Trendy But Deadly: The Brazilian Butt Lift

The most popular cosmetic surgery with an above-average mortality rate


Whether in fashion, music or, more recently, body type, social media has played a large role in creating short-lasting trends. While idealized body types have always been an issue, social media users are constantly faced with an image of what their flaws are. While social media has played a major role in circulating the body positivity movement, fascination with and the popularity of a specific, ideal body type outshine the movement’s efforts. One of these body expectations is to have a tiny waist with curvy hips, leading to a popular plastic surgery: the Brazilian butt lift (BBL). 

BBLs are performed when a surgeon uses liposuction to remove fat from one location of the patient’s body and inject it into and around the buttocks in order to give the patient a full, hourglass shape. 

In addition to being one of the most common plastic surgeries, a BBL is one of the deadliest. A survey taken from almost 700 surgeons worldwide showed that 3% of the surgeons had a patient pass away after the procedure. 

The British Association of Aesthetic Plastic Surgeons explained that BBLs hold the highest mortality rate, with one in 3,000 patients passing away after receiving the surgery.

Other deadly plastic surgeries are similar to BBLs or use the same methods as BBLs, such as liposuction and tummy tucks. 

The reason why BBLs are so risky is because a vital heart artery is located near the butt. When the surgeon injects the excess fat into the desired location, the fat can enter the artery and block blood flow. Any blockage to an artery can be dangerous as it increases the risk of suffering a heart attack, stroke and death.  

The rate of deaths related to cosmetic surgeries has only increased as cosmetic surgeries became more popular, largely due to promotions of the procedure by celebrities and social media users. According to a 2020 report, the death rate for cosmetic surgeries is about 0.25% to 0.50%for every 100,000 procedures.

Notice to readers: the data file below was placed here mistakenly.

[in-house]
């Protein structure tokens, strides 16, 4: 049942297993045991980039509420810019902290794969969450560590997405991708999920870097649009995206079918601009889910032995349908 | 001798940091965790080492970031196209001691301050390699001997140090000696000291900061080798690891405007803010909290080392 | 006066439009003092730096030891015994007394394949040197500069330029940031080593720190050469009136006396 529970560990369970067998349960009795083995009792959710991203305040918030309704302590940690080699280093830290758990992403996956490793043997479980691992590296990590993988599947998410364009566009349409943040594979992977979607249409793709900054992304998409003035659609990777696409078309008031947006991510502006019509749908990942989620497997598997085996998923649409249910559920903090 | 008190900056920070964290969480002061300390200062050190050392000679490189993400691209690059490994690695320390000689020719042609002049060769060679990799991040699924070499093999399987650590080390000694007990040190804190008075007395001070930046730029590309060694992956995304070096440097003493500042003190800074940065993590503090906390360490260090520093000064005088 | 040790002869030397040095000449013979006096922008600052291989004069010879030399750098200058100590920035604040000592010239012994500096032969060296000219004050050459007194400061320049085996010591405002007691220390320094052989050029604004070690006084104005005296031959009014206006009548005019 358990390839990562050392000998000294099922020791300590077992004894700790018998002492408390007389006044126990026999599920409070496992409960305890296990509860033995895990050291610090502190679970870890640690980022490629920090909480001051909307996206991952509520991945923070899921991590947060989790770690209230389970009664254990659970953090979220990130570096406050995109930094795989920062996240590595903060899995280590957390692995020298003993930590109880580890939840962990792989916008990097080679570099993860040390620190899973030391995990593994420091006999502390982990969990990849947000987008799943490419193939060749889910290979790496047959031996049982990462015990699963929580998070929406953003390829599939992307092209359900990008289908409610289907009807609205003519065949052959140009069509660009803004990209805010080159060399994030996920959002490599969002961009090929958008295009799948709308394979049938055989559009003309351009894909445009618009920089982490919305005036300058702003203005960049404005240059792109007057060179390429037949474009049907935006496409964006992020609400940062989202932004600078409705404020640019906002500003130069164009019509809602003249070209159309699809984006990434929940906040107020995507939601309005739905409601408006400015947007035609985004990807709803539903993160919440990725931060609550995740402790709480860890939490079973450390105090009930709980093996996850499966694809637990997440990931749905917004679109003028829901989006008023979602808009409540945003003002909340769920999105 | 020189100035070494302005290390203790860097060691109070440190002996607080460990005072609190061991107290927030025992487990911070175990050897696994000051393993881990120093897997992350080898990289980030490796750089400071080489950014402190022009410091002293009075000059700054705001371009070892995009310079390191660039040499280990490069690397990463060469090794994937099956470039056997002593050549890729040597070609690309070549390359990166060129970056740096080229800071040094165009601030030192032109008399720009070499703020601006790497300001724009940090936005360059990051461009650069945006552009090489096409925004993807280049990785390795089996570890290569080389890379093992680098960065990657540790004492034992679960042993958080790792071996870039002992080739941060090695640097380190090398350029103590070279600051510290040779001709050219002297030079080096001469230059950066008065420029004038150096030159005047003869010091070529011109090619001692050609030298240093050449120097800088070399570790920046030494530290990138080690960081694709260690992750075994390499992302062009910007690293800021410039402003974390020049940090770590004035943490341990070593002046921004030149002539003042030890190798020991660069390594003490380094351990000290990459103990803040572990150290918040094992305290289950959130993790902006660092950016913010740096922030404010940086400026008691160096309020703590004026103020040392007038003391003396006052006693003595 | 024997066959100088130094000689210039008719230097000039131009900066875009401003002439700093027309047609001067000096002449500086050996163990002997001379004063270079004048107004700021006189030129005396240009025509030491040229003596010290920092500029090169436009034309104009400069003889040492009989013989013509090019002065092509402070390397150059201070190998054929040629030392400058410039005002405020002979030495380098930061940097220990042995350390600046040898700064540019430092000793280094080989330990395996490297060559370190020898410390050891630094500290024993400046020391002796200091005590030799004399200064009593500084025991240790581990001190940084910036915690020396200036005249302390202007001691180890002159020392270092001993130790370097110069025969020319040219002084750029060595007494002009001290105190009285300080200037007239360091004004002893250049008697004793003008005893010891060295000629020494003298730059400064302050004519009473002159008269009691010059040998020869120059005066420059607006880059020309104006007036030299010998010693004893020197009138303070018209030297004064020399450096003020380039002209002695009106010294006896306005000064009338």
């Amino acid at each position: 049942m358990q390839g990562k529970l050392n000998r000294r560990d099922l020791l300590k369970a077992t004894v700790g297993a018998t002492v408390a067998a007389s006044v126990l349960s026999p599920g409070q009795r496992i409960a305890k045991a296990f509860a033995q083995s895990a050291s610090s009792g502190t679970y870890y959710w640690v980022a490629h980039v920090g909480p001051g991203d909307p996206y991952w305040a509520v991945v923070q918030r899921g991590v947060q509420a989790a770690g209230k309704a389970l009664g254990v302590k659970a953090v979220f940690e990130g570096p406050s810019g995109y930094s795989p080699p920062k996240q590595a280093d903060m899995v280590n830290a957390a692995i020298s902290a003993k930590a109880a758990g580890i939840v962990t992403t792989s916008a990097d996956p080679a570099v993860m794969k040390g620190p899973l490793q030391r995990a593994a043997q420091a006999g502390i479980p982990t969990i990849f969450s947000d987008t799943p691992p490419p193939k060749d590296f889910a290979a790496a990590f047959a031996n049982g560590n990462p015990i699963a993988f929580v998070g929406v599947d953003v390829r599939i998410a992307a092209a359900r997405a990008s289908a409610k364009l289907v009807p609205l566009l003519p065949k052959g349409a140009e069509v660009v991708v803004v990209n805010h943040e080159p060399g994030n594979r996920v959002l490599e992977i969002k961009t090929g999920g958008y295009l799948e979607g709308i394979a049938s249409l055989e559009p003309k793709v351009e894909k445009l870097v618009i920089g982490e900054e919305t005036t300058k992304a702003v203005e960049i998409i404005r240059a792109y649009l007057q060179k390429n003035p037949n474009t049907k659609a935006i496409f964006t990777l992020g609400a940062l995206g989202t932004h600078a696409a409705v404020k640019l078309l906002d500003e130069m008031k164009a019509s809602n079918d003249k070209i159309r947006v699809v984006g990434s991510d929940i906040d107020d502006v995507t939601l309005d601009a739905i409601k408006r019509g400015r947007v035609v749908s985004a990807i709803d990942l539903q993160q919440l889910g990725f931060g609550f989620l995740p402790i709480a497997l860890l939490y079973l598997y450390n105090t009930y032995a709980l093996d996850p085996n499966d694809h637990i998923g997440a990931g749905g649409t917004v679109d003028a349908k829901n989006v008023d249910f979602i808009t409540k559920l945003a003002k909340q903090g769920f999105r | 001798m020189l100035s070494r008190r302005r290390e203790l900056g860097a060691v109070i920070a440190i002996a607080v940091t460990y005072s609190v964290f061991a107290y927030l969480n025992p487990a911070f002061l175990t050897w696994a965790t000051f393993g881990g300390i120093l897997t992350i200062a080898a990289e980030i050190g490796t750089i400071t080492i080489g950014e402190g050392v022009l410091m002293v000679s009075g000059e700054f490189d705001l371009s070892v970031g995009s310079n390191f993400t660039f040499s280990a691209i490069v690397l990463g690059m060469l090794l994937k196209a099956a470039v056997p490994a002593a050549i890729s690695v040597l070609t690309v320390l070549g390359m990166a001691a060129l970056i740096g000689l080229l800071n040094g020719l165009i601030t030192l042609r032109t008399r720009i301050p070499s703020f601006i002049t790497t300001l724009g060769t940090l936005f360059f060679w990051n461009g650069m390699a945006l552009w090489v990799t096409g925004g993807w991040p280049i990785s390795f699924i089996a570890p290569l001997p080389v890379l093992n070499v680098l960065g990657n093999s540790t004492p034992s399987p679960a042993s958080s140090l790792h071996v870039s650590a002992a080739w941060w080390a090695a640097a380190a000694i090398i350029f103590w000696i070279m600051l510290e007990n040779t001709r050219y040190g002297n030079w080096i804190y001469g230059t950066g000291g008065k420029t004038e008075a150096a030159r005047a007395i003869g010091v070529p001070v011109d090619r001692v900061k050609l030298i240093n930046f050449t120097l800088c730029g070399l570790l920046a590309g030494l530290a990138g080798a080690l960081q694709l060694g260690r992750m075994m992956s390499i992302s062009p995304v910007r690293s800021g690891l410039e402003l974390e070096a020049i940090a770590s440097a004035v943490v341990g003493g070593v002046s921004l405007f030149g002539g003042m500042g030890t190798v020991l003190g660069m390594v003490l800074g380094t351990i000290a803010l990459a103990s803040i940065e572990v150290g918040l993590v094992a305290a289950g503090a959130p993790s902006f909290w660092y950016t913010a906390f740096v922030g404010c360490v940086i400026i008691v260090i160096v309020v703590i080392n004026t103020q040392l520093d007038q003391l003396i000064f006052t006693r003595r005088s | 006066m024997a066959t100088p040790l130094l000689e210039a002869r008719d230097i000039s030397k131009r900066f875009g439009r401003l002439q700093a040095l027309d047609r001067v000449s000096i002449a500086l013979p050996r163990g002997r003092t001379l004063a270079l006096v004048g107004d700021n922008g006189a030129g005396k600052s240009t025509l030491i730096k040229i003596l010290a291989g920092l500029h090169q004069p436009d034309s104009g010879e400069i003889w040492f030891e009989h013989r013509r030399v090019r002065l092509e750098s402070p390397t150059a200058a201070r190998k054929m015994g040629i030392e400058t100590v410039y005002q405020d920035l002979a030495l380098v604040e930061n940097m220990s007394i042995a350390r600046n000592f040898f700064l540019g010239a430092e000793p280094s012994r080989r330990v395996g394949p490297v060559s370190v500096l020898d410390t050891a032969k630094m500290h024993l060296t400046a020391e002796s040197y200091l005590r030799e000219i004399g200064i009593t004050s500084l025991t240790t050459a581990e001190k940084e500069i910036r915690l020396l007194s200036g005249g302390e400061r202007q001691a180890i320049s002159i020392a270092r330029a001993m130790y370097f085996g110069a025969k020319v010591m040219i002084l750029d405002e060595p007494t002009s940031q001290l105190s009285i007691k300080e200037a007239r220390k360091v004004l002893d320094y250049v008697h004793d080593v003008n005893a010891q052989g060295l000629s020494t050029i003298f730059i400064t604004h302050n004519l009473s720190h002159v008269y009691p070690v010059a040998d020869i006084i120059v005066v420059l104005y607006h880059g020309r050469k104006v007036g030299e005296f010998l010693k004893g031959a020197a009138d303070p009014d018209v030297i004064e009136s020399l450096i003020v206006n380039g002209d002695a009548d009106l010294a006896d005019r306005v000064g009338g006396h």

While a Brazilian butt lift can increase a person’s self-confidence, especially in the digital age, understanding the risks that come with the procedure is vital and possibly even life-saving.

For BBLs, besides a blocked artery, there is a risk of fat embolism. This occurs when fat enters the patient’s bloodstream. As the fat travels through the blood, it will eventually cause a blockage in the lungs or block general circulation. If a BBL is still on a recipient’s mind, awareness of the signs of fat embolism can make a difference. According to the National Library of Medicine, signs of fat embolism are typically dizziness, shortness of breath, trouble breathing and weakness. 

Fat embolisms can occur in the bodies of a BBL patient due to the fat being injected in or underneath a patient’s muscles. A recipient of a BBL can avoid this risk by going to an experienced board-certified plastic surgeon.

Depending on where you live and associated risks, a BBL can cost anything from $3,000 to $30,000, but some people looking for a cheaper BBL will take their chances on a “chop shop.” Chop shops are clinics that tend to be unsanitary, and the doctors may be unlicensed or very inexperienced. 

Chop shop doctors can remain hidden for extended periods while continuing their dangerous practices because they go through extreme means to hide their identity and the legitimacy of their practice. 

Another risk is the uncertainty that comes with the procedure. The first BBL was performed in 1960 by a surgeon named Dr. Ivo Pitanguy. But the surgery did not become popular in the U.S. until about 12 years ago, in 2010. Due to this, there is not much evidence as to what effects the procedure has in the long run. 

While a Brazilian butt lift can increase a person’s self-confidence, especially in the digital age, understanding the risks that come with the procedure is vital and possibly even life-saving.

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